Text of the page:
Lightning on bitcoin is cutting edge technology for bitcoin payments. It’s a “layer” built on top of bitcoin that allows you to quickly and cheaply send small amounts of bitcoin directly to another person, while still allowing for permissionless, self-custody. Unfortunately, it requires some technical skills that make it difficult to onboard novice users. The best bitcoin lightning wallets will be the ones that push all that complication to the background so the user doesn’t need to worry about it when making bitcoin payments.
Though lightning only launched just a few years ago, there are already a decent number of great lightning wallets that are able to achieve this goal in different ways.
Each lightning wallet listed below has considered their options, and come up with their own solutions based on the tradeoffs they prefer, and needs of their target users. There is no single best lightning wallet that everyone should use. I have my preferences, and you’ll have yours.
I have to bits of important advice before you get started.
One, do not store any serious amount of funds on a custodial lightning wallet. These wallets basically hold your bitcoin for you, meaning they actually control the bitcoin in your wallet. Since you are basically borrowing their wallet to hold your bitcoin, only use these for petty cash.
Two, be sure to read any sort of recovery documentation before seriously using the wallet. Although lightning has grown insanely fast in just 5 years (beta 2018), it’s still highly experimental. There is always a chance for some kind of issue pop up. Lightning is fun, but bugs do happen so you need to be prepared.
Lastly, please let me know of any wallets I missed, with details about what they offer. Happy to add them to the list!
Best Bitcoin Lightning Wallets
Easy Bitcoin Lightning Wallets
The main trouble with lightning is channel management. I tried quite a few times to run my own lightning node and failed every time. I’m just being real here. I really wanted to do it, and I couldn’t figure it out, so there’s not a lot of hope for “casual bitcoiners” to use lightning in a technical way.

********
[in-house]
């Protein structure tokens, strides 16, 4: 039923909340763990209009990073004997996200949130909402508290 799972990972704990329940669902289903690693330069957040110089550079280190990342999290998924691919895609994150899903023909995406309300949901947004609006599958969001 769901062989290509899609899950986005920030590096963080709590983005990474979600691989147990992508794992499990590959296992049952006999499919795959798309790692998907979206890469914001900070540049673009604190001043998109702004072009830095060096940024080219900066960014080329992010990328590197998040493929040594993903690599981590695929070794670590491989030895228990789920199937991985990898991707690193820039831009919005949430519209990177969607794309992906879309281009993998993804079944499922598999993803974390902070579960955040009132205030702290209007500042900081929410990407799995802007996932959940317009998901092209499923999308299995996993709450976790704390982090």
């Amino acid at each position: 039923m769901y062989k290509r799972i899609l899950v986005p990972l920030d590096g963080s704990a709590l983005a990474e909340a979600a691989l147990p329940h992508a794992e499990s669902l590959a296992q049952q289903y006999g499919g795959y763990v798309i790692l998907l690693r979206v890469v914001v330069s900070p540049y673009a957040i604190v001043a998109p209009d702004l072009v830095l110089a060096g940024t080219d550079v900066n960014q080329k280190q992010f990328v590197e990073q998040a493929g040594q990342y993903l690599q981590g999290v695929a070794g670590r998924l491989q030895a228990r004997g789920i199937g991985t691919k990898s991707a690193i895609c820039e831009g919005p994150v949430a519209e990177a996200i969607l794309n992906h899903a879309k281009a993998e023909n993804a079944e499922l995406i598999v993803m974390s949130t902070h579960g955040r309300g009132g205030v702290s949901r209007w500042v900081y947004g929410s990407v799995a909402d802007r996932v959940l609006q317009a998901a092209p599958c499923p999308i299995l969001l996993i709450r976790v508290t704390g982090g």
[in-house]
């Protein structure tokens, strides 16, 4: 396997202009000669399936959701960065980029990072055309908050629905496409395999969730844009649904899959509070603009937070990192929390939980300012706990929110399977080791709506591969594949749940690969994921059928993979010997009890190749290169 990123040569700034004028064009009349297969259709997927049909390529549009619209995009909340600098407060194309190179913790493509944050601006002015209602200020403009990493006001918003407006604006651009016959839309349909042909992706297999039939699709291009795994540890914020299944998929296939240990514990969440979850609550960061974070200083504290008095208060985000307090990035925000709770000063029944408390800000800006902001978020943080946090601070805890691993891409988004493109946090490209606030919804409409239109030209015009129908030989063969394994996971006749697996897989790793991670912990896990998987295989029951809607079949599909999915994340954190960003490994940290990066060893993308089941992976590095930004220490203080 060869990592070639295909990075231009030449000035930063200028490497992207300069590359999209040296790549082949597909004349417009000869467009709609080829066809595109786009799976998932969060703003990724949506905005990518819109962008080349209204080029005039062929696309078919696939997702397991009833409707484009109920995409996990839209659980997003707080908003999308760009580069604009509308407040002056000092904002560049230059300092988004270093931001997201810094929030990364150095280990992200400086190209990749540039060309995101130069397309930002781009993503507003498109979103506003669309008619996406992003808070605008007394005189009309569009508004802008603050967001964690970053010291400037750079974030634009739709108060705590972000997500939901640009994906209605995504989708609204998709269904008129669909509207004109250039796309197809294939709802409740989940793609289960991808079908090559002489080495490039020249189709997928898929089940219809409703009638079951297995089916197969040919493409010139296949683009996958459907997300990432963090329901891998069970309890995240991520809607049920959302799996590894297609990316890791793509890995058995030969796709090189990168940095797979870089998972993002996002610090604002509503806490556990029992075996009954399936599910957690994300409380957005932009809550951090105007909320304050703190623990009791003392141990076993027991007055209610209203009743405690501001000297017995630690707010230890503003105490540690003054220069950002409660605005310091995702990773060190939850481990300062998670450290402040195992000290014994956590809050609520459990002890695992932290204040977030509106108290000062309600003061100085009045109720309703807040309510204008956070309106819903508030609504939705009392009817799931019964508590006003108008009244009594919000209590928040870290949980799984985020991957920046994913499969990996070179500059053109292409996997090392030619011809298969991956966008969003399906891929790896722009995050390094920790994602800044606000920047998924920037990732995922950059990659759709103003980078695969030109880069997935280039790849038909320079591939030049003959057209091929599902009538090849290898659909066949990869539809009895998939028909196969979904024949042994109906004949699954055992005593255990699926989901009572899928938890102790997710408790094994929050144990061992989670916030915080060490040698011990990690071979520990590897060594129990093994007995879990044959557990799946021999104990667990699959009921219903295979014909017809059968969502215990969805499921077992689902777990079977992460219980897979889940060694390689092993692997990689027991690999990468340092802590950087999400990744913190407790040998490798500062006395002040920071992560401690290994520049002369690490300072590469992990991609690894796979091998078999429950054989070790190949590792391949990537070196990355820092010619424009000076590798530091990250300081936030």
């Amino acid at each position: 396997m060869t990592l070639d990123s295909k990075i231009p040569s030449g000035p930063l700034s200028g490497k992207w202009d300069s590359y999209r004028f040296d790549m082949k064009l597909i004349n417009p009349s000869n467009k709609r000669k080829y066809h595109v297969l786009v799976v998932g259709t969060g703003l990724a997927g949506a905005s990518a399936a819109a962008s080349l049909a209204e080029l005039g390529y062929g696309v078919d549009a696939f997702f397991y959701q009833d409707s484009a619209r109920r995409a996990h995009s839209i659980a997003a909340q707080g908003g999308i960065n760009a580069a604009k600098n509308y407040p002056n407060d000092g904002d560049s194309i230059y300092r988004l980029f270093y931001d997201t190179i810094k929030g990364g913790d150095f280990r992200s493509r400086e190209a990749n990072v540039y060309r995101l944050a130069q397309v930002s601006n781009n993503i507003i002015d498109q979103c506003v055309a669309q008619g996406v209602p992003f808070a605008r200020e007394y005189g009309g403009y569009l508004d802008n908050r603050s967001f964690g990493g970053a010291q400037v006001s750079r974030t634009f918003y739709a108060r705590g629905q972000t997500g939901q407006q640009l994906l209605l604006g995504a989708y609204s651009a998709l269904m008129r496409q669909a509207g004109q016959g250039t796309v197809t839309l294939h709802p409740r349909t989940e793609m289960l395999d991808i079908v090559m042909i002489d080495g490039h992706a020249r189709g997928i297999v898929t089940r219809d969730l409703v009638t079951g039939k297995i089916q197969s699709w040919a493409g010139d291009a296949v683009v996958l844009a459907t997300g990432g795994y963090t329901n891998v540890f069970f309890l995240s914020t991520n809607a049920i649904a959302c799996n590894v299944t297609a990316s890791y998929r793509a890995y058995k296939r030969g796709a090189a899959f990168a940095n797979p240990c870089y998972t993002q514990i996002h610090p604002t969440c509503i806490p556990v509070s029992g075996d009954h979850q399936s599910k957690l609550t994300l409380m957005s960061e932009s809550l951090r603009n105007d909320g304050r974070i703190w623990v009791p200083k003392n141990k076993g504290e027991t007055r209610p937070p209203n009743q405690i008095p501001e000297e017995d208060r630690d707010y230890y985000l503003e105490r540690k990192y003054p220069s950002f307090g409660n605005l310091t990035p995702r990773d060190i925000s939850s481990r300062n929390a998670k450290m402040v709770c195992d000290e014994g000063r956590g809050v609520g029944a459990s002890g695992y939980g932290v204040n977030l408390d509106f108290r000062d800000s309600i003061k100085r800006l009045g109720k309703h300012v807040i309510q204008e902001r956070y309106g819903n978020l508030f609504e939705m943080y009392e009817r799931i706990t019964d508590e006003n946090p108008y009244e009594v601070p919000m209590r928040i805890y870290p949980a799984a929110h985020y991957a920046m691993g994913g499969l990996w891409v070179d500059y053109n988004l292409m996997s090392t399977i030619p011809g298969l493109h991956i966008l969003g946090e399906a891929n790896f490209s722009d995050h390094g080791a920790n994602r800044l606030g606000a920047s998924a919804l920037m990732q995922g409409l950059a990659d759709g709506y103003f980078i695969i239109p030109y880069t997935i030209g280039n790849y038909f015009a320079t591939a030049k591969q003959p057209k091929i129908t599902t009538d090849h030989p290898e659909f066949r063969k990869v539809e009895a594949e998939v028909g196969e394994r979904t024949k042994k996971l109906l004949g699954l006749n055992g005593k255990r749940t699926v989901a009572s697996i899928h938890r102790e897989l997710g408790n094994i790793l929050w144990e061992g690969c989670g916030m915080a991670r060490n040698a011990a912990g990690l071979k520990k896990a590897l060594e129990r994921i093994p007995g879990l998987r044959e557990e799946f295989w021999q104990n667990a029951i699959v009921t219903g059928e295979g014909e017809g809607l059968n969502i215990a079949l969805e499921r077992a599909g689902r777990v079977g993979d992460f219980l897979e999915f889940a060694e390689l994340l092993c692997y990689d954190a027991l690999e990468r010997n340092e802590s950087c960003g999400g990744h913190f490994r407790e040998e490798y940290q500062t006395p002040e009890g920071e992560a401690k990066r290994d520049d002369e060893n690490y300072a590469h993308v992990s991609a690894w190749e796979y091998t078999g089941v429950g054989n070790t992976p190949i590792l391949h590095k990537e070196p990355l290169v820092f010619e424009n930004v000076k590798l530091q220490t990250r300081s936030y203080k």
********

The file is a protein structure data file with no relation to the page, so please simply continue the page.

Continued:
The problem of lightning channel management is known, and there are several wallets that have developed innovated ways of dealing with this complexity to onboard non-technical bitcoiners like myself. Just keep in mind that every “easy” lightning wallet makes tradeoffs to give you that seamless user experience.
Common tradeoffs could be higher fees, lack of privacy from the wallet company, and of course loss of control over lightning peers.
Very importantly, I also want to add that the wallets below are non-custodial, meaning you have full control of your bitcoin keys. These are my favorite type of lightning wallets despite the tradeoffs because you get the best of both worlds. You get onboarded to lightning for quick and cheap payments, but still retain full control of your bitcoin keys.
Phoenix is my top choice for lightning wallet. It simplifies all the complexity of running your own lightning wallet, and puts it behind the scenes. No channel management necessary! You can receive on-chain as well as lightning payments, but all balances are held in lightning. If you send an on-chain payment, a new lightning channel is created for you, or it’s spliced into a current channel. If you send a lightning payment that fits with your inbound liquidity profile, then it’s simply added to your current lightning channel.
Everything is done in the background, but you can go investigate your channel setup and liquidity in the settings area. Android is currently using splicing so you’ll just have one channel, but iOS still uses multiple channels. Phoenix and Acinq are really ahead of the pack with their lightning UX with this wallet.
The business model of Phoenix is basically to charge some fees on top of what you’d normally pay in order to open and close lightning channels, so you will pay a bit extra in fees if you use this wallet. The good news is that they have a business model that makes the wallet sustainable and able to improve over time.
Best of all, Phoenix is non-custodial, meaning you control the keys to your bitcoin. That means you’ll need to secure your 12-word seed phrase like any on-chain bitcoin wallet, but it’s nice to know that Phoenix can’t rug you like custodial wallets can.
I’ll also add that I have fewer failed payments with Phoenix than any other lightning wallet I’ve tried.
Blixt is another self-custody lightning wallet worth trying. I can’t say that it’s as easy as Phoenix, but it is more customizable, making it a possible better option for more technical users or people willing to experiment with channel opening.